The Power Of A Pony Ride
At my barn, we don't just teach lessons – we also run a pony ride business. To some horse trainers, this might seem below them. In fact, there was a time when you couldn't have convinced me that we'd have a string of ride ponies. Now though, it's just part of what we do. And the more we do it, the more I realize how important it really is.
I was lucky enough to be born into a farming family in a community full of horses. I had my own pony very early on in life and have had horses ever since.
When we go out on pony ride jobs, we are giving kids who probably wouldn't have a chance otherwise to interact with a horse. Some families may not be able to afford lessons. Or the parents might be scared of horses so they don't encourage their kid's interest in them. Suburban and city kids may not even get to see horses out the car window as their parents drive. Can you even imagine that? A life with no connection to horses? I can't, which is why I believe a pony ride can be such a powerful thing.
I see kids stand in long lines just to take a short ride on my ponies. You can tell they're anxiously awaiting their turn. They eagerly watch the ponies go around, trying to figure out which one will be up when it's their turn.
Some kids are nervous. You can see it on their faces, they want to do it, they are fascinated by the horses, but they're nervous. They hold on to mom or dad's hand for dear life waiting for it to be their turn. Then you have the kids that obviously are just in line for the pony ride because their parents insist that they do it. I can tell they are totally uninterested and annoyed at waiting to do something they don't want to do.
It is amazing to see when a kid is scared and their parents (or the pony walker) encourage them to ride. In a few seconds, all the fear is gone. When can a small kid ever be taller than his or her parents? Kids think that is pretty cool. Sometimes they will take another turn.
On the second time around, they are much braver. They even take one hand off the saddle horn and touch their horse's mane. When they get off, I watch them walk away holding onto their parent's hand, looking back at the pony. They are proud of themselves for doing it. Now that the fear is gone, all that's left is pure fascination.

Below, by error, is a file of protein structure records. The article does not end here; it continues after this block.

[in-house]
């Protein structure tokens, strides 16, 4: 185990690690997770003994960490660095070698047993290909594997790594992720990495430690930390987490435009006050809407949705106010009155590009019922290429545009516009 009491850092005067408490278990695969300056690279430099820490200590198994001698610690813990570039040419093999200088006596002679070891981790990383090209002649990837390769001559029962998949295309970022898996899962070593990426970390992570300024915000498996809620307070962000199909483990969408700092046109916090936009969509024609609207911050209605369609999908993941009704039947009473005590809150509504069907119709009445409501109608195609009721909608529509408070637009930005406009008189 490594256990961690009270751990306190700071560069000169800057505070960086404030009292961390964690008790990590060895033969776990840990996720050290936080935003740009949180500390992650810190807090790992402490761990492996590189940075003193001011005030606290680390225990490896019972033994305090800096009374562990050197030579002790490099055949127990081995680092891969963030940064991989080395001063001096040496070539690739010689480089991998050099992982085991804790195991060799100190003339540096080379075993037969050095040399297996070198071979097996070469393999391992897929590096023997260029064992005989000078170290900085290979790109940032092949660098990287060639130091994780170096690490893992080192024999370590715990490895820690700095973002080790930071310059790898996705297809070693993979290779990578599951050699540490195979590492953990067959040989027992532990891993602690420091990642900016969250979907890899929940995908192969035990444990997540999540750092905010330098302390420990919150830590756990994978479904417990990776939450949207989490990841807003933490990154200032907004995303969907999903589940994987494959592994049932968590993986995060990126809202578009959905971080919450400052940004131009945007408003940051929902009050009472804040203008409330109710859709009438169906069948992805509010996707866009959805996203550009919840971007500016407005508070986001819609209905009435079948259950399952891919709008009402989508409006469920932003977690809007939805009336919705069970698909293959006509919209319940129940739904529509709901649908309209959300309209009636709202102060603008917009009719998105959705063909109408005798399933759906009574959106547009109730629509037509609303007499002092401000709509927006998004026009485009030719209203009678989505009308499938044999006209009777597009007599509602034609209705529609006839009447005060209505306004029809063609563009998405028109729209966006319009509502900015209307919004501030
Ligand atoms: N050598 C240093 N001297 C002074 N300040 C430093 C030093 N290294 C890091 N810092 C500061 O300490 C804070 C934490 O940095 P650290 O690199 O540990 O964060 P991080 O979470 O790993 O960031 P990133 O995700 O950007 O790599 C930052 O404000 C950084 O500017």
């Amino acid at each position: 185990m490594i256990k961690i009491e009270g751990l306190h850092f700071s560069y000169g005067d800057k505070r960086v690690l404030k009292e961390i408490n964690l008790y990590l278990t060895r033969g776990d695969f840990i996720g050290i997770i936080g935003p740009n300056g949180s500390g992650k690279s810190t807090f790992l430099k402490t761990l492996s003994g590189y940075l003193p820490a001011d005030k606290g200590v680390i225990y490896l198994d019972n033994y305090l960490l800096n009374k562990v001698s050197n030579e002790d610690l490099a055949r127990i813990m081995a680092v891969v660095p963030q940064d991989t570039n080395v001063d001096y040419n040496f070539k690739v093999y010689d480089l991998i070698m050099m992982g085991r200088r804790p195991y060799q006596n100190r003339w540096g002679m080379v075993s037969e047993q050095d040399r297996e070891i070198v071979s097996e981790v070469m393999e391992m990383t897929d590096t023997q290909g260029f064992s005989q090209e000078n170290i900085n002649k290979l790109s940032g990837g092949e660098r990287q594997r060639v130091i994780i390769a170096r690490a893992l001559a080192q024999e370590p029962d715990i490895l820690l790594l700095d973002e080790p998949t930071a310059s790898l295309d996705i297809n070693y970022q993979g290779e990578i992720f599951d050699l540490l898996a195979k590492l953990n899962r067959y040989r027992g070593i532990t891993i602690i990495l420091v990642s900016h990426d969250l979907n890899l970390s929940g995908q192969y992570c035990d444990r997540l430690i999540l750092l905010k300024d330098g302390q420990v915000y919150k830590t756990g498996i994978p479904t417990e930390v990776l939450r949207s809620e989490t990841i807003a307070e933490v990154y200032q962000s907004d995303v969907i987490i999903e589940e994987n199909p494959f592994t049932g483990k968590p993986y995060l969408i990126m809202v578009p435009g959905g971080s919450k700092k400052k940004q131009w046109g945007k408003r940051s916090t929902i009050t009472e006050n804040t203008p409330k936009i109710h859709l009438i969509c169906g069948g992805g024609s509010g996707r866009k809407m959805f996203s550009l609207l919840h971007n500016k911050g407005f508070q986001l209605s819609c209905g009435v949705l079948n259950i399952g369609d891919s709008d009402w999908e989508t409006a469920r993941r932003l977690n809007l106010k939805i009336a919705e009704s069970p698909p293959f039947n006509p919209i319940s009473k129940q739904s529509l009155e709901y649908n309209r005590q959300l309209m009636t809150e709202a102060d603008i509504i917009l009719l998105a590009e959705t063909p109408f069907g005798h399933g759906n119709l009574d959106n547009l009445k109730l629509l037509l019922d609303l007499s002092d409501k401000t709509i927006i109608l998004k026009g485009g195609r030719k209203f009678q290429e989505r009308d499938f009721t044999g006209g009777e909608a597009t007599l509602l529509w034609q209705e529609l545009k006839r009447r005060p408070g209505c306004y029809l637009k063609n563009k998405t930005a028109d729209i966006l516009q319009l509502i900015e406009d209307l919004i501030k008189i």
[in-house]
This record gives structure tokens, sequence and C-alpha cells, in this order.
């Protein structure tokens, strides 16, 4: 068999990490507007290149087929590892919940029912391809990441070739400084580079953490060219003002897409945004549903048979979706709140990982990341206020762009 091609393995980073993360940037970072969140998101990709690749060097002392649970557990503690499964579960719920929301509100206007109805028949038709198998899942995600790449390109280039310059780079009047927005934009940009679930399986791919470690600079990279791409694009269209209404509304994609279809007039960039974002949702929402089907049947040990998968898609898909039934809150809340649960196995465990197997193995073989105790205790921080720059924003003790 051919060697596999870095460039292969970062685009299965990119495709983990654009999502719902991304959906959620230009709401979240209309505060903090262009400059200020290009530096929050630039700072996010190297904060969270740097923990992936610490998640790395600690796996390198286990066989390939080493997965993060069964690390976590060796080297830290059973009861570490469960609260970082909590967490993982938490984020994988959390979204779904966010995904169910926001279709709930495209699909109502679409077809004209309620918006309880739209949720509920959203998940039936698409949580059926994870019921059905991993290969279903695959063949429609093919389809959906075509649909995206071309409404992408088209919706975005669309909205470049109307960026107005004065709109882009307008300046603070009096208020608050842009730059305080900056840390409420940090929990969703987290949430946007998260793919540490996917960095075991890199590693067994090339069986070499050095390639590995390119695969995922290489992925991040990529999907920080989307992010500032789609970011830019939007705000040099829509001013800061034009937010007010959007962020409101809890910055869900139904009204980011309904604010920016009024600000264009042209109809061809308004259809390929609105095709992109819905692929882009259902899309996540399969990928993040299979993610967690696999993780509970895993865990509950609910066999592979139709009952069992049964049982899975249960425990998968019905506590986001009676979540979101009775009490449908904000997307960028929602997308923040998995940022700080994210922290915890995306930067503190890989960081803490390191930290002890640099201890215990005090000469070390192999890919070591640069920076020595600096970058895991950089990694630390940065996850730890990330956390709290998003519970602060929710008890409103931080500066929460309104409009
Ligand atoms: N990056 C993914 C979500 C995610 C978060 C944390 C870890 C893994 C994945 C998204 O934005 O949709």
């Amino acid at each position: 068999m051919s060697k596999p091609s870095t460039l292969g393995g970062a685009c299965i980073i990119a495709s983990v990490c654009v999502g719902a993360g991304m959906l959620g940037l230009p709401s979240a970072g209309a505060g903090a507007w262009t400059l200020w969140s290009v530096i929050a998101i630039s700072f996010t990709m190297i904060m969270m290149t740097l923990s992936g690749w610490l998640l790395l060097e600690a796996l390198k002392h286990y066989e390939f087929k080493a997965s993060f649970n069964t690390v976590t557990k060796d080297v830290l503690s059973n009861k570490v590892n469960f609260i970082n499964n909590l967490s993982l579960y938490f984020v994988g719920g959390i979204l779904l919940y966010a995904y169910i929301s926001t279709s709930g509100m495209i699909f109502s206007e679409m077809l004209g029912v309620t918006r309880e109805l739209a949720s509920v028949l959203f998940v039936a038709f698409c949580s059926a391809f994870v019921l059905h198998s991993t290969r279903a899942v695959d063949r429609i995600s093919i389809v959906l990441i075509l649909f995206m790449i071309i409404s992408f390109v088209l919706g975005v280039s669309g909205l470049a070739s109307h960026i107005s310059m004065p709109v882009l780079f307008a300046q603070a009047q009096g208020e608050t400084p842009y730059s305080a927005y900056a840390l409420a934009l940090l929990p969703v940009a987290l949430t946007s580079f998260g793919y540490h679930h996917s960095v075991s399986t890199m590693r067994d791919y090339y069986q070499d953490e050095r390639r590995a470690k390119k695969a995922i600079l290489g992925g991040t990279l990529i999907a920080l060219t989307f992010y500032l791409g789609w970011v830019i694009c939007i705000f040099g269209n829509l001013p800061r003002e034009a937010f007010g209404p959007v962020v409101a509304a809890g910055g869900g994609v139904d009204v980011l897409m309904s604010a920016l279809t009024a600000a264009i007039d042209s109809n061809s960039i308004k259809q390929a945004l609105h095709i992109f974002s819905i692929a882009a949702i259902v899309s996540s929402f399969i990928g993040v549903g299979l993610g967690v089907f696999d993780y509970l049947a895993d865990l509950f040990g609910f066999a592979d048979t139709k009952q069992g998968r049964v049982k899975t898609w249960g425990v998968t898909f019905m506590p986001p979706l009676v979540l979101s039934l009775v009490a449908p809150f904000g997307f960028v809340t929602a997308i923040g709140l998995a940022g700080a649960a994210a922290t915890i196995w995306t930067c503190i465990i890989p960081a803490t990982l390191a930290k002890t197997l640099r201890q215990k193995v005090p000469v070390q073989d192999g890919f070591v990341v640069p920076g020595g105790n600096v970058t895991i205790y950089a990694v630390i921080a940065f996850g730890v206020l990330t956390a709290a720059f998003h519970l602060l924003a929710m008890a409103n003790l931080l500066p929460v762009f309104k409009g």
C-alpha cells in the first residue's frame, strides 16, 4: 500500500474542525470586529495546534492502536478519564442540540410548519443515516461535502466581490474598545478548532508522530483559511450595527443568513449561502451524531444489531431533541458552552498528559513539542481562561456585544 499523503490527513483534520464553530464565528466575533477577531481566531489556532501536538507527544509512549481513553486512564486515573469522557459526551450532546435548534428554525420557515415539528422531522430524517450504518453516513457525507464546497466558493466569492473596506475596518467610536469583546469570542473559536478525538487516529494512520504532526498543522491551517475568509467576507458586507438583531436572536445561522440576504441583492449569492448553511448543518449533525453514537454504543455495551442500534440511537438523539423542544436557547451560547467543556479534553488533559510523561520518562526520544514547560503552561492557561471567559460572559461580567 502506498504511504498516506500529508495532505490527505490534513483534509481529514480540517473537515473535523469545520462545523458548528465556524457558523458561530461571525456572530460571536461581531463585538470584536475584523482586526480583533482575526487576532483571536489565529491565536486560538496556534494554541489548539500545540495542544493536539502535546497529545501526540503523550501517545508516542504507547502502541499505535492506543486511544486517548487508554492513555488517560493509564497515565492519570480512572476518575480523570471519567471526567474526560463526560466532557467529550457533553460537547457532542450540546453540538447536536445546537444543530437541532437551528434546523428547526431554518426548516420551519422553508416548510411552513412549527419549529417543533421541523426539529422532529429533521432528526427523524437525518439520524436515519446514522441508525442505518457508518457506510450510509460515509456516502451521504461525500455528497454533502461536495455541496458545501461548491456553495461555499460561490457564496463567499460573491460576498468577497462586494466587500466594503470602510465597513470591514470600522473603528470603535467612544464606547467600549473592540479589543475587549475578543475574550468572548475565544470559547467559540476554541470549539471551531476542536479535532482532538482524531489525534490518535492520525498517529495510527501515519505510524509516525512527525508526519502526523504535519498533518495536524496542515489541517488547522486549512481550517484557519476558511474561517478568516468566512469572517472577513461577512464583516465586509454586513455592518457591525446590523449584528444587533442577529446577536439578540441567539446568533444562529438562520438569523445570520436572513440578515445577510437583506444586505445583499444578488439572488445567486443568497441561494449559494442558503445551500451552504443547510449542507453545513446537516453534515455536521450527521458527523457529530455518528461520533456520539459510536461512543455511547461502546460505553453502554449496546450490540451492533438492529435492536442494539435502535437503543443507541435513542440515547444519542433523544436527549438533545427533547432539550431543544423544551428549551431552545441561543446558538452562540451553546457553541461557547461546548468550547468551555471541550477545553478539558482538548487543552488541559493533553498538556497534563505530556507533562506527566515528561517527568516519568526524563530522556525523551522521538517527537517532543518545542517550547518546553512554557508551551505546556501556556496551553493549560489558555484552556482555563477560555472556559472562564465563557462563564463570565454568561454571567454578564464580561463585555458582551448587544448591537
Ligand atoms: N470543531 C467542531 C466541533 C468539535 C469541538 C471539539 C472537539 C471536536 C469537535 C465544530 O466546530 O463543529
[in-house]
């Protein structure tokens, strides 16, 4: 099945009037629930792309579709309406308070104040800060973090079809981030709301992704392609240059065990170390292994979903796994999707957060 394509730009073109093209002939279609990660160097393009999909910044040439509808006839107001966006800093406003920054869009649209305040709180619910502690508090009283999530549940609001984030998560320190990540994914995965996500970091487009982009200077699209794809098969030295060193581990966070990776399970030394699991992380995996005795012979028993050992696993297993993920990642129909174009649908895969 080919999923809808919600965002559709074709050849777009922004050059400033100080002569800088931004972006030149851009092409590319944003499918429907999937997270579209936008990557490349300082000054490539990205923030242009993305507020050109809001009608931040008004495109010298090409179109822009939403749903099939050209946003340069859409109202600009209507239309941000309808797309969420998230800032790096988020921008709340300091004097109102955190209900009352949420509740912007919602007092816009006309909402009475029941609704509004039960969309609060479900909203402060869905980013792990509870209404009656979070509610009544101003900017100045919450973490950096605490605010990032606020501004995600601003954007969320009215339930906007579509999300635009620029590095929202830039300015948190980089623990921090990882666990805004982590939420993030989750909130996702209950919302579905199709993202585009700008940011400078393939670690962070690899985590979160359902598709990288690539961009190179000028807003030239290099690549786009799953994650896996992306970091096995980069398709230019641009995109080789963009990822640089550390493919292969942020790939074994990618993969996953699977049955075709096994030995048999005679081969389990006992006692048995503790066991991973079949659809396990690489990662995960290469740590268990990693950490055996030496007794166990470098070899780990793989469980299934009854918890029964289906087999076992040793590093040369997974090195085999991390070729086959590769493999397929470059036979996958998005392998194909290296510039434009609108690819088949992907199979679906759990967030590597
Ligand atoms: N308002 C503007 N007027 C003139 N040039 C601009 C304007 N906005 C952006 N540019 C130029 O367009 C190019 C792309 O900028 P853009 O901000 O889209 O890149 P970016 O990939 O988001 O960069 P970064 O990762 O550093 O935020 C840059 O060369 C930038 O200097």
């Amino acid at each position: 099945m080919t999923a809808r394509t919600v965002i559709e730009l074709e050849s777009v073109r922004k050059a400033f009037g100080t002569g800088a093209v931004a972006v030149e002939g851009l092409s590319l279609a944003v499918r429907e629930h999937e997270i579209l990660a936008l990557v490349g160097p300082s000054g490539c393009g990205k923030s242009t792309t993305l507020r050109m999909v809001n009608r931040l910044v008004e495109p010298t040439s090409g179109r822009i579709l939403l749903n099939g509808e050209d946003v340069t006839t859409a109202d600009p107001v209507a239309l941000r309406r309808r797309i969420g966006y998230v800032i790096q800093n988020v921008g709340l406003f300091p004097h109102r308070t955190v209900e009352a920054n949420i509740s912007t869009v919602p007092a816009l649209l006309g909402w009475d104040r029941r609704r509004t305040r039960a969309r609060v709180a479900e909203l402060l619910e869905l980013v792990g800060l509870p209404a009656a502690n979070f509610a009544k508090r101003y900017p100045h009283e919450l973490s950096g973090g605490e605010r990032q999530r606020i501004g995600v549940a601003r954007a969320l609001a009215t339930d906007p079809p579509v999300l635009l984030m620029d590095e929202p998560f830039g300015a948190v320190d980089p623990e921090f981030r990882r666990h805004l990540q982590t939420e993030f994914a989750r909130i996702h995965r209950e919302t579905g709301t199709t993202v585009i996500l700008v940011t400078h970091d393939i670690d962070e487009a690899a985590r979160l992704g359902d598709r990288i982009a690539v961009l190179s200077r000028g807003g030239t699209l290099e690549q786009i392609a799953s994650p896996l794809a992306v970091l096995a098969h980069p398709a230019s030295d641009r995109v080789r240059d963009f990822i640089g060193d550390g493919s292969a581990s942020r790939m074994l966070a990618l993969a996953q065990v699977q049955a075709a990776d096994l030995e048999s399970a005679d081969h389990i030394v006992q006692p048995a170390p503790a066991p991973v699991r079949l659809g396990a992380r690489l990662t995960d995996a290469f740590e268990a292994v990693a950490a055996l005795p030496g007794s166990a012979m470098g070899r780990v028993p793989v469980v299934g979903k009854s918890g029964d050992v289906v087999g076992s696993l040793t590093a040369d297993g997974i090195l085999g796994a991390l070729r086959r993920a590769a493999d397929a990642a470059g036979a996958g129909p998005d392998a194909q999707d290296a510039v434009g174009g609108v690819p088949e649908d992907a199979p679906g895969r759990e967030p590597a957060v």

The horse-crazy kids in line use the pony ride to pretend they are finally riding their own horse. They get on with confidence, smiling the whole time, trying to prove to their parents that this pony thing isn't just a phase—that they really should consider letting them take those riding lessons.
The kids that stood in line who weren't at all interested in taking the pony ride are often surprised when they finally get on. You can tell that they are having fun, but, of course, they don't let it show. They wouldn't give their parents that satisfaction! I can tell though that they are feeling good to be on that pony. It isn't as boring as they thought it might be.
All kinds of kids take pony rides. It is interesting to watch them all. My favorite part is knowing we're giving kids who wouldn't otherwise have the opportunity the chance to be close to and ride a pony.
It blows my mind to imagine being a kid who loved horses but had no access to them. I do know that growing up with horses is the minority, not the majority. This is why I think pony rides are so important, even if they might seem boring and mundane to those of us who have been surrounded by horses are whole life. They really can make a difference.
Kids overcome their fears. Parents realize they should let their child give riding lessons a try. The kids that weren't interested might get interested in horses and riding. Even if they don't, I'm giving them a cool experience they wouldn't otherwise get.
So, all of you horse owners out there... Next time someone asks if they can bring their kids to the barn to see your horse, say yes instead of making an excuse. Let them come to the farm, see the horses, and if there is a safe one available, take a little leadline ride. Once you see how magical it is, you won't regret it.
I think we should all share our love of horses with our community. You never know how you might make a difference in some child's life. I bet there are tons of adults that don't have a lot of childhood memories, yet they vividly remember a pony they rode on a pony ride.
Horses have that kind of effect on people. We take it for granted because we are lucky enough to be with horses all the time. It only takes a little bit of effort to share your love of horses with others.
A pony ride is a powerful thing!